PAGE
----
The titular star here is one Barbra Streisand (fine, she plays a character named Esther Hoffman), who strikes it big in the musical world after striking up a relationship with an aging rock star (Kris Kristofferson, in a role once offered to Elvis Presley). The piece de resistance is Streisand singing her hit ballad “Evergreen.” Otherwise, feel free to skip this mawkish and overly long remake desperately missing the required sizzle.
14. Josie and the Pussycats (2000)
A peppy girl band (Rachael Leigh Cook, Tara Reid, Rosario Dawson) unleash their claws when they learn their ascent to stardom is not what it seems. Surprise! This comedy, based on the popular cartoon series, is actually quite the pleasant and smart (if imperfect) pop confection and early-’00s time capsule.
13. Xanadu (1980)
We’re talking Spandex, roller-skating and Gene Kelly. Magic, baby! Actual plot: A Greek goddess (Olivia Newton-John) inspires the partnership between an aging musician (Kelly) and a young artist, who open a roller disco palace titled Xanadu, of course! This legendary turkey of a movie can definitely not be described as good but you need to see it to believe it.
12. Hairspray (2007)
John Travolta, Michelle Pfeiffer, Christopher Walken, Amanda Bynes, James Marsden, Queen Latifah and Zac Efron star in this exuberant musical set in 1960s Baltimore. You can’t stop the beat, and trust me, you don’t even want to try.
11. Bohemian Rhapsody (2018)
How does a cliché-laden Queen biopic go from problematic to Oscar-winning blockbuster? Five words: Rami Malek as Freddie Mercury.
10. Little Shop of Horrors (1986)
Enjoy the simple story of a nerdy boy (Rick Moranis), a put-upon girl (Ellen Greene) and a man-eating, talking plant from outer space. No doubt this pitch-black musical comedy — adapted from the off-Broadway show — has the goods, thanks to toe-tapping musical numbers and perverse cameos from Steve Martin, John Candy and Bill Murray. Plus, Four Tops singer Levi Stubbs, as the voice of the plant dubbed Audrey II, gives a killer performance.
9. A Star Is Born (2018)
I maintain that this fourth A Star is Born iteration peaks after Bradley Cooper and Lady Gaga belt out an electrifying version of “Shallow” on that stage. Still, the two pour their hearts and souls and vocals into their performances.
8. That Thing You Do! (1996)
After starring in Philadelphia, Forrest Gump and Apollo 13 in consecutive years, Tom Hanks decided to direct and write (and take a supporting role) this ultra-appealing and winning comedy about a small rock band in the 1960s riding a fleeting wave of stardom. The catchy titular hit was written by the great Adam Schlesinger, who tragically died from the Coronavirus in April.
7. La La Land (2016)
How strange that this dazzling, candy-colored original musical will probably be remembered as the film that didn’t win the Best Picture Oscar because of Envelope-Gate. But please don’t overlook the fact that the story of Ryan Gosling’s jazz musician and Emma Stone’s aspiring actress falling in love in Los Angeles can still leave viewers floating on air.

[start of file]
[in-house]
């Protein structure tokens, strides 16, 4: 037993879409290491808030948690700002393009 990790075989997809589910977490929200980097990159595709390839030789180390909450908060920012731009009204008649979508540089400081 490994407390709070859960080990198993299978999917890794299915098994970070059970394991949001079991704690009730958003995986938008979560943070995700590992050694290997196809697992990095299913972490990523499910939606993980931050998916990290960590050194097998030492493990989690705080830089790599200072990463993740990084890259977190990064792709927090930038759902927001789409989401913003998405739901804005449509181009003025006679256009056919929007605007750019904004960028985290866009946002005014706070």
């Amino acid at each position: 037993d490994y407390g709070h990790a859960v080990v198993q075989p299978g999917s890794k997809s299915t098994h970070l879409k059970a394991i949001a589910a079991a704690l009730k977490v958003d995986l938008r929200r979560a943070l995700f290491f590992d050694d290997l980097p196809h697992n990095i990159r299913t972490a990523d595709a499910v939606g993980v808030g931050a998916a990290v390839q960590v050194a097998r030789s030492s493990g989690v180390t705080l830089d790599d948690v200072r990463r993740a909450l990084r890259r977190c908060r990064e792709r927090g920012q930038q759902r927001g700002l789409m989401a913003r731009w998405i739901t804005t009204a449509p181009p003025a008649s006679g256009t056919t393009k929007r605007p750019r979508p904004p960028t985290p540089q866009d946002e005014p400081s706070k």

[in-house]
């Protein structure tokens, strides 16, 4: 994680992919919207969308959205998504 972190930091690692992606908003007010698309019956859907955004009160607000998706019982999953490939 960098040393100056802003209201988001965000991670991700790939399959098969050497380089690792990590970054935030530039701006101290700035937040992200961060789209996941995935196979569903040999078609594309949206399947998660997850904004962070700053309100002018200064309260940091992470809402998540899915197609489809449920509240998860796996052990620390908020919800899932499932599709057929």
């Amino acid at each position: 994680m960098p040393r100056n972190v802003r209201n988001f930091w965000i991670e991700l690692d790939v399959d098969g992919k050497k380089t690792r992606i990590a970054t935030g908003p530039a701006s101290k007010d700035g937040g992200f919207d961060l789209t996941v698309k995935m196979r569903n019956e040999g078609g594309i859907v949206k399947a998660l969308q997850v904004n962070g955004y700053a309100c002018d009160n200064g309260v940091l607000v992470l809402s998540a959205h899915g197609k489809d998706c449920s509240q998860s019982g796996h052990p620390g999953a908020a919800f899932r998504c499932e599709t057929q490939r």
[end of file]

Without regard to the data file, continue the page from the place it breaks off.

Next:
6. School of Rock (2003)
Jack Black turns it up all the way to an 11 in his seminal role, portraying a disheveled bum of a heavy-metal guitarist who finagles his way into a plum teaching job. The fun begins when he turns his bright young students into a totally awesome rock band — who turn against The Man and learn why the legend of the rent was way hard-core. Good times, every time.
5. Rock N Roll High School (1979)
In this low-budget anti-establishment classic, a teen (P.J. Soles) and her friends recruit the Ramones to get even with their stick-in-the-mud principal. Youthful rebellion never feels so right as when Joey, Johnny, Dee Dee and Marky storm the school and raise hell. To quote Jack Black’s Dewey Finn character in School of Rock, it’s so punk rock!!!
4. Moulin Rouge! (2001)
The 21st century’s wave of musicals can all be traced back to this Baz Luhrmann-directed extravaganza, featuring 20th century music colliding with a 19th century Paris setting. As for the story, a writer (Ewan McGregor) falls in love with an ethereal and doomed singer (Nicole Kidman) at a nightclub. Wait till you see the dancers do the can-can to Nirvana.
3. Quadrophenia (1979)
Behold the film version of The Who’s 1973 rock opera of the same name, in which the rebellious Jimmy (Phil Daniels) seeks solace with his clique, his scooter riding and his drugs — only to be left dismayed. Though the story is appropriately on the incoherent side, watch and listen up anyway, as the soundtrack includes “The Real Me,” “I Am the Sea” as well as doo-wop classics from The Chiffons and The Ronettes. Plus… Sting!
2. Selena (1997)
The heartbreaking tale of Selena Quintanilla, the Grammy-winning Tejano singer who was murdered by the president of her fan club in 1995, remains one of the great tragedies in music history. What makes this biopic soar is Jennifer Lopez, who electrifies in her movie debut. She beautifully captures Selena’s stage persona as well as her spirit.
1. A Hard Day’s Night (1964)
One of the best movies in any genre and in any period. Period. In 88 minutes of pure bliss, John Lennon, Paul McCartney, George Harrison and Ringo Starr take their fans on, well, a hectic day in the life in England. Filmed in black and white during the height of Beatlemania in 1964, the irreverent comedy shows rock n roll at its most life-affirming. And the soundtrack — “Can’t Buy Me Love” “I Should Have Known Better,” “And I Love Her” and the title cut, among other classics — will still hold up in another 56 years.